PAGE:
Culture as an Activity and Human Right: An Important Advance for Indigenous Peoples and International Law

Alternatives 33:7-28 (2008)
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Historically, culture has been treated as an object in international documents. One consequence of this is that cultural rights in international law have been understood as rights of access and consumption. Recently, an alternative conception of culture, and of what cultural rights protect, has emerged from international documents treating indigenous peoples. Within these documents culture is treated as an activity rather than a good. This activity is ascribed to peoples as well as persons, and protecting the capacity of both peoples and persons to engage in culture is taken to be as basic a component of human dignity as are freedom of movement, freedom of speech, and freedom from torture. It is not an accident that this treatment of culture has emerged from international documents treating indigenous peoples. However, the value of this treatment of culture extends beyond the human rights of indigenous peoples. Treating culture as an activity establishes an understanding of what cultural rights protect that clarifies the relationship between cultural rights and other mechanisms for protecting minorities and frames the role of cultural communities in the realization of human dignity as an important physical and political issue, not just a psychological one. For these reasons, the norms regarding cultural rights that are emerging from international documents treating indigenous peoples are a much-needed step forward for peoples' rights more generally.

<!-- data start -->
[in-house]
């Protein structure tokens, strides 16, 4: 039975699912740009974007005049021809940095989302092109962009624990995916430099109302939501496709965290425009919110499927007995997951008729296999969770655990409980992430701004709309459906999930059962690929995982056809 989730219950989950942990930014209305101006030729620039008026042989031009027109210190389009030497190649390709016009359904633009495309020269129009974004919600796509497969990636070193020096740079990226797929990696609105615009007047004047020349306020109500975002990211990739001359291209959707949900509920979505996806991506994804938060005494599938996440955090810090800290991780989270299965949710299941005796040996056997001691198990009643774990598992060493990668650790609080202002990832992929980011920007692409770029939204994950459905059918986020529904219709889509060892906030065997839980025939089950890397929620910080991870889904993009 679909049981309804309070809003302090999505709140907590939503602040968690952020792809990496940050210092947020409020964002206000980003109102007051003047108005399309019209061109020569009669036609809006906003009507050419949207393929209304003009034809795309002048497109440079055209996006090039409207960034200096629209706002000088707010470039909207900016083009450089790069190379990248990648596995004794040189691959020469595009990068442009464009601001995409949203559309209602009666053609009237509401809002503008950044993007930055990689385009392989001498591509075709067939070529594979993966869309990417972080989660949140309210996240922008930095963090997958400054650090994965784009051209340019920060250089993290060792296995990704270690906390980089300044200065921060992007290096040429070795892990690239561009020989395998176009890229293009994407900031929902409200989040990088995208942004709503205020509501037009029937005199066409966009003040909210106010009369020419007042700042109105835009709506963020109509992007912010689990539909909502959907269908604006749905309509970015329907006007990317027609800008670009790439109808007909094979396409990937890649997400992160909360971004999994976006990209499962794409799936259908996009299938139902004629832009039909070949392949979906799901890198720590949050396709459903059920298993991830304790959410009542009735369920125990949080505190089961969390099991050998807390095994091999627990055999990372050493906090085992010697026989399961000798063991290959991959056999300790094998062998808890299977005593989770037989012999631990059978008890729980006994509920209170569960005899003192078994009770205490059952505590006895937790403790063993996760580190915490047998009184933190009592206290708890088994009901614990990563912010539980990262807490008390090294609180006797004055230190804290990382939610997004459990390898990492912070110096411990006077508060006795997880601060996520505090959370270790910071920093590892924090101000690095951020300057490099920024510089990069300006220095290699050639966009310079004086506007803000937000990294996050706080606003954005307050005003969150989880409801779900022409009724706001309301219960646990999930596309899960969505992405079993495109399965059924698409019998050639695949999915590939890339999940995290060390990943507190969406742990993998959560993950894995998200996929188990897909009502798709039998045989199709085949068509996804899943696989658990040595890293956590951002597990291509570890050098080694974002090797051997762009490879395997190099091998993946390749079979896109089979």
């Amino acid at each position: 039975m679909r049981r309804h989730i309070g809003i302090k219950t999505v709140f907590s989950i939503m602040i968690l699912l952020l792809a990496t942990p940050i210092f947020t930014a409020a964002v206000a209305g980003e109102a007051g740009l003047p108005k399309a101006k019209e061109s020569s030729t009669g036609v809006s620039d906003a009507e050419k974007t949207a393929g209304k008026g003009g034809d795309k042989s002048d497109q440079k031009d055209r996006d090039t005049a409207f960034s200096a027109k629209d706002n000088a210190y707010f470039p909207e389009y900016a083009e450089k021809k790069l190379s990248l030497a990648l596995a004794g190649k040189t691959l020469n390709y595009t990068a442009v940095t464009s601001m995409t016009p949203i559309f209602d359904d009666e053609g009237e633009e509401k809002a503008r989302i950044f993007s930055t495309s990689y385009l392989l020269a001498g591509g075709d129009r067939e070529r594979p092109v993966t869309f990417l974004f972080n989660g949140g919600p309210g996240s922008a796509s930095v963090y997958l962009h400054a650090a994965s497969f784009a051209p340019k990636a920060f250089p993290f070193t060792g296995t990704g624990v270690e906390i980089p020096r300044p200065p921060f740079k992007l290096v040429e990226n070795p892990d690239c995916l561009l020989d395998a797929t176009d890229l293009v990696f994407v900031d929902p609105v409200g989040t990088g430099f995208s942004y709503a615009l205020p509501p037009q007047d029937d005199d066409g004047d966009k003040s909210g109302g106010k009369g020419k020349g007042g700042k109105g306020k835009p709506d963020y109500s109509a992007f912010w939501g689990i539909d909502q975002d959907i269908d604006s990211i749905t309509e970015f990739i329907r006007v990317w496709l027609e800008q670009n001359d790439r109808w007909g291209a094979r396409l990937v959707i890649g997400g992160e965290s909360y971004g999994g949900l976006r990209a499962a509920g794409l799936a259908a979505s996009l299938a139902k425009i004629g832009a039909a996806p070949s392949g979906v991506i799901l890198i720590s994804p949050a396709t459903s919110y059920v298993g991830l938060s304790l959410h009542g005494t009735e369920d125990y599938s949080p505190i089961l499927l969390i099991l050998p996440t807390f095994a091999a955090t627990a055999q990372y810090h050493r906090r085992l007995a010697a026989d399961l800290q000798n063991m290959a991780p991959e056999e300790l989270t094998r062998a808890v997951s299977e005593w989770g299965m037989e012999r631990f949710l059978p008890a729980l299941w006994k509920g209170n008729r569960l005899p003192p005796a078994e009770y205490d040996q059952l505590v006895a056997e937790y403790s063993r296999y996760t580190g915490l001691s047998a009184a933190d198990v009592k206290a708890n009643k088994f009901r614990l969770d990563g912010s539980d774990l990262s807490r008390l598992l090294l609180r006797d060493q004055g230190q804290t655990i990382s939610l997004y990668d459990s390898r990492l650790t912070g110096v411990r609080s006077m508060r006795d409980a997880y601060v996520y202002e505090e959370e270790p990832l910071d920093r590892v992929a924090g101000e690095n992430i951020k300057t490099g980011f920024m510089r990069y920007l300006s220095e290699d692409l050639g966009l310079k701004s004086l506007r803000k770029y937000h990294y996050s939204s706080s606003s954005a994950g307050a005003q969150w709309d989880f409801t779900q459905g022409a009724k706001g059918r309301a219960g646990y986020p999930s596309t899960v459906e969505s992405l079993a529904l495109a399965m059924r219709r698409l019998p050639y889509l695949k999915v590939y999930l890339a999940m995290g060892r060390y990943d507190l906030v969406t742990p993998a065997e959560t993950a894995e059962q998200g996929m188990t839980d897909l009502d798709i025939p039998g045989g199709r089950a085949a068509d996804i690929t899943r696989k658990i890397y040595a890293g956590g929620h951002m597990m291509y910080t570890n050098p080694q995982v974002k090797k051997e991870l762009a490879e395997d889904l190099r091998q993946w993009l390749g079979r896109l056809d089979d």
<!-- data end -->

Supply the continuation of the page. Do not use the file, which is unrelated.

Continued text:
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Cindy Holder
University of Victoria


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